Unnecessary Fuzzy Searches May Hurt Your Entity Framework Core Performance

After talking about performance issues like N+1 Queries and the Cartesian Explosion that made its comeback in Entity Framework Core 3, we will today look at a performance issue that is not tied to any Entity Framework version but is rather a general one.

In diesem Artikel:

Unnecessary Fuzzy Searches May Hurt Your Entity Framework Core Performance
Pawel Gerr ist Architekt und Consultant bei Thinktecture. Er hat sich auf .NET Core Backends spezialisiert und kennt Entity Framework von vorne bis hinten.

What do I mean by "unnecessary fuzzy searches"?

In this article, I consider any filter criteria (i.e. WHERE clause) that can be more exact/precise.
For example, when filtering for a Product with unique names (of same length) we could do it either using Contains() or the equality == operator:

					var name = "my product";

var product1 = Context.Products.FirstOrDefault(p => p.Name.Contains(name));
// OR
var product2 = Context.Products.FirstOrDefault(p => p.Name == name);


The same applies when comparing numbers or dates using ><==, and so on.

Why would someone do an unnecessary fuzzy search?

Hardly anyone would intentionally do something unnecessary, but unintentionally, it happens…

One of the causes for sub-optimal filters is the lack of exact domain knowledge and/or side effects in the programming model used. I’ve seen code as in the example above using Contains() instead of == multiple times and the authors could not fully explain why they took this approach because both ways work. The best thing we can do in such a situation is to sensitize users of EF Core for issues like these.

Another cause can be unfavorable code sharing. Imagine, in one of our core projects we found a method LoadProducts that takes a few parameters, and among them the parameter string name.
Now, our code could look like:

					var name = "my product";

var product = someRepository.LoadProducts(name).FirstOrDefault();

After a quick test we are sure that the method produces a correct response, which is true, but let us have a closer look.

					public List<Product> LoadProducts(
    string name = null,
    string someOtherFilter = null)
    var query = Context.Products.AsQueryable();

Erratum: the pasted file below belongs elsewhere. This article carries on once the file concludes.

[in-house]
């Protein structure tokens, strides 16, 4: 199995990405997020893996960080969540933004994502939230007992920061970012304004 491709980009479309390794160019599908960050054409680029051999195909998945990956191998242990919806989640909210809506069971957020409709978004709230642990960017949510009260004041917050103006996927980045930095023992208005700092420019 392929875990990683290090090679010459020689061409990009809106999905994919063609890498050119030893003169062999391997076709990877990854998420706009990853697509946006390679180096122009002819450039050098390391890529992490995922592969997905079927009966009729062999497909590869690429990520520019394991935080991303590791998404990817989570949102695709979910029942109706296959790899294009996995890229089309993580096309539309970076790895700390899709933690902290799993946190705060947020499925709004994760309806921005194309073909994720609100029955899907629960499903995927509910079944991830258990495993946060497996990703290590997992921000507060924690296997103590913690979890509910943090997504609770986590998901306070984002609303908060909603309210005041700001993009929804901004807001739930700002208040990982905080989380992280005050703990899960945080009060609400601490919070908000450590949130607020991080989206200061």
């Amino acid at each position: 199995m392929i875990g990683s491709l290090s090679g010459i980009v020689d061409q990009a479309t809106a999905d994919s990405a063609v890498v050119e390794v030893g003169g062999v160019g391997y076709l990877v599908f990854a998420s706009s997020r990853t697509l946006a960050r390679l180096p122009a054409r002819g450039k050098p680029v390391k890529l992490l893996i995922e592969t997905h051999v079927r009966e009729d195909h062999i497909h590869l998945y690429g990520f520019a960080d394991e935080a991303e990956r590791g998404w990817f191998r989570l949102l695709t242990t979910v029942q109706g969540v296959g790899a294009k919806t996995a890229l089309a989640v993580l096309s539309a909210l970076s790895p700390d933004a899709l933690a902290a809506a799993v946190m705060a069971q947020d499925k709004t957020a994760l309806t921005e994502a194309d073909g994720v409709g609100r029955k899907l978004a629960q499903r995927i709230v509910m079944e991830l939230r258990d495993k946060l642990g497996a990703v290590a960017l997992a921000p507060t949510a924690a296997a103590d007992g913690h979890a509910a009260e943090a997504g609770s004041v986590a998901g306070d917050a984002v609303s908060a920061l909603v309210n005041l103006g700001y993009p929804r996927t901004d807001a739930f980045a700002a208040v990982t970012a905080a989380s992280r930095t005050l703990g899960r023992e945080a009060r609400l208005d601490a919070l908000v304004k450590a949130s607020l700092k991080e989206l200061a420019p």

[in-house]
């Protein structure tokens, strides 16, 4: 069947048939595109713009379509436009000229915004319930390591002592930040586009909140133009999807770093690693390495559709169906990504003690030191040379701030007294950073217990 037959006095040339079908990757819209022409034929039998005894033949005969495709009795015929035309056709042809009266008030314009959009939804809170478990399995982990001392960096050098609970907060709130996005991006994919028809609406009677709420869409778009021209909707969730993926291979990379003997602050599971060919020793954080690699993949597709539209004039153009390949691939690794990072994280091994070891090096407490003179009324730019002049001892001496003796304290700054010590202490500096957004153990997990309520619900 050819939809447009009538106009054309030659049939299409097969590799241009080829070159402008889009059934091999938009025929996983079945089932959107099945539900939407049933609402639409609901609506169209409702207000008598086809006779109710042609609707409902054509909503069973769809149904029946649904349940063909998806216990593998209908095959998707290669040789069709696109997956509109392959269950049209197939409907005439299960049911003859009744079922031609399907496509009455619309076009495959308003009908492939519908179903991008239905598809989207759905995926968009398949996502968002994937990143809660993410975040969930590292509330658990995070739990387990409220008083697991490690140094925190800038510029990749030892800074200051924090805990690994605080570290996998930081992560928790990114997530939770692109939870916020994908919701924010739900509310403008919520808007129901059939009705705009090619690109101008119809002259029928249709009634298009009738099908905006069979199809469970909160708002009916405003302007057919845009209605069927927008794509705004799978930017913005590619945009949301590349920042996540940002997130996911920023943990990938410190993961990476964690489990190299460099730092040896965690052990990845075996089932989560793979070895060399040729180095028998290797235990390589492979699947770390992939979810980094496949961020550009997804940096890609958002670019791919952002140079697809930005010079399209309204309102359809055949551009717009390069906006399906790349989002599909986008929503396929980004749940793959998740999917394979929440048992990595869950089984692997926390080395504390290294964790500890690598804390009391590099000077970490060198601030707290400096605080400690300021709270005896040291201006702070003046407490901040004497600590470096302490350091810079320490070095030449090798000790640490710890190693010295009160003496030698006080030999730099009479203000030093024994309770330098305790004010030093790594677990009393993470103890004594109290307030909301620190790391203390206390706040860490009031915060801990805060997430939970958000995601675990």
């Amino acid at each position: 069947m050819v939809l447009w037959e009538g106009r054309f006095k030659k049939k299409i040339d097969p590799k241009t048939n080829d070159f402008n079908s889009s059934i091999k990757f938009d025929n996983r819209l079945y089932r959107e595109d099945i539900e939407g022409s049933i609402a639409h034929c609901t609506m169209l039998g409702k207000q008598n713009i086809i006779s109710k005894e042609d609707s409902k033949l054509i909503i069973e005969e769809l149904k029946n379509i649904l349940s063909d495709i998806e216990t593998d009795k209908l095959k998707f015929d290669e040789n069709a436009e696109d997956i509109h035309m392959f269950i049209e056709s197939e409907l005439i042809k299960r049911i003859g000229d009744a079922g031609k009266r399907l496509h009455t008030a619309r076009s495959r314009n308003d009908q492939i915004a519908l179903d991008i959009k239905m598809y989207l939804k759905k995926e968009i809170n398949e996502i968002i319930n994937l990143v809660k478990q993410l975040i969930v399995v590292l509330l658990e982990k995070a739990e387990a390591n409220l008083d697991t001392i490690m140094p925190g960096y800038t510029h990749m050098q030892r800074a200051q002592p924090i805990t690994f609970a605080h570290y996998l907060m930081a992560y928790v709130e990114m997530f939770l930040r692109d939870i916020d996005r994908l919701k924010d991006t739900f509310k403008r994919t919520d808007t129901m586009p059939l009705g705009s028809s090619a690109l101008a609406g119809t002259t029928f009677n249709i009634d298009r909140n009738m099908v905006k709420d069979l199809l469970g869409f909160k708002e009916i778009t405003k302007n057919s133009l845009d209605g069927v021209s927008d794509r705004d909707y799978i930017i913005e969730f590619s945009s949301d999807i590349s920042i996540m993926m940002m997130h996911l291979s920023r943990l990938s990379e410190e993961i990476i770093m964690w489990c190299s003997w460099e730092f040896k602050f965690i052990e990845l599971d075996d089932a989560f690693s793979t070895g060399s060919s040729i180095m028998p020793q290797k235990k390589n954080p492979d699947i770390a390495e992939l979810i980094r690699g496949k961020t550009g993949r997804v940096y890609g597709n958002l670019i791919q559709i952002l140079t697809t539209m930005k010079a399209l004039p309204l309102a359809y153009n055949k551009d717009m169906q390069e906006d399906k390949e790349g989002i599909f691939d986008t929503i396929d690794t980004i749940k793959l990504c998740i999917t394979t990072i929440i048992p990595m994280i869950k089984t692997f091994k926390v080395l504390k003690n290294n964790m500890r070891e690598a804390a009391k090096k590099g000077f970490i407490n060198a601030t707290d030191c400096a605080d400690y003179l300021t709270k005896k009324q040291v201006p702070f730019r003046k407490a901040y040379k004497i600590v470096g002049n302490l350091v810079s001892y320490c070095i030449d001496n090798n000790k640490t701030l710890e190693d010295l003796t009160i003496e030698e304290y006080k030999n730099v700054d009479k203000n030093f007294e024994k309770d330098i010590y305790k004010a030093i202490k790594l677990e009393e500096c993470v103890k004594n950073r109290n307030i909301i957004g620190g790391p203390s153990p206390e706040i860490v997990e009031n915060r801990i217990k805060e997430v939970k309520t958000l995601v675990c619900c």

if(name != null)
        query = query.Where(p => p.Name.Contains(name));

    if(someOtherFilter != null)
        query = query.Where(...);

    return query.ToList();

As we can see, there are a few issues with this method. First, this method is clearly not made for our use case but for some kind of global product search, probably for displaying the data on a user interface. And second, it resides in a core project although we are pretty sure it is not a general-purpose business logic but for a specific use case that differs from ours.

Increased database load due to fuzzy searches

In the previous examples, we saw that the LINQ queries or rather the filter criteria could be changed without affecting the outcome but there was no evidence that the comparison via == performs better than using Contains().

Now we will execute two slightly different LINQ queries, look at the SQL statements generated by EF and analyze the execution plans to determine the winner. An execution plan describes all operations the database performs to handle the SQL request.
I’m using MS SQL Server for the following tests.

Given is a table with 100 Products having columns Id and Name and an unique index on the column Name. The LINQ queries are similar to the one in the method LoadProducts and return exactly 1 product.

					var name = "my product";

// query 1
var product1 = Context.Products.Where(p => p.Name.Contains(name)).ToList();

// query 2
var product2 = Context.Products.Where(p => p.Name == name).ToList();

The corresponding SQL statements (simplified for the sake of readability).

					-- query 1
FROM Products
WHERE CHARINDEX(@__name_0, Name) > 0

-- query 2
FROM Products
WHERE Name = @__name_0

In both cases, there is just one operation (worth mentioning) being executed by the database. For the query using Contains() the database performs a so-called Index Scan, i.e. the database scans the whole data source record by record. The other query using the == comparison does an Index Seek, i.e. the database uses the index to jump right to the requested record.

Depending on how large the data source is, scanning it can lead to a considerable load on the database, but that is not all.

(Unnecessary) Scanning of the data source is just the tip of the iceberg

The performance loss due to the scanning of the whole data source is just the beginning of a chain reaction. If the query in the example above is just a small part of a bigger query, Index Scan will lead to bigger internal working sets the database has to work with. Due to bigger working sets the database may decide for sub-optimal JOIN order (from our perspective). The increased complexity may lead to parallelization and/or use of internal temp tables, which are both not for free. In the end, the database will require more memory for handling the query (high query memory grant), leaving us with very bad performance.


When writing database queries with EF Core then the filter criteria should be both as precise and as restrictive as possible. Otherwise, not just the query itself but the overall database performance could suffer greatly. If you need numbers to compare with when optimizing database requests, I recommend analyzing execution plans.


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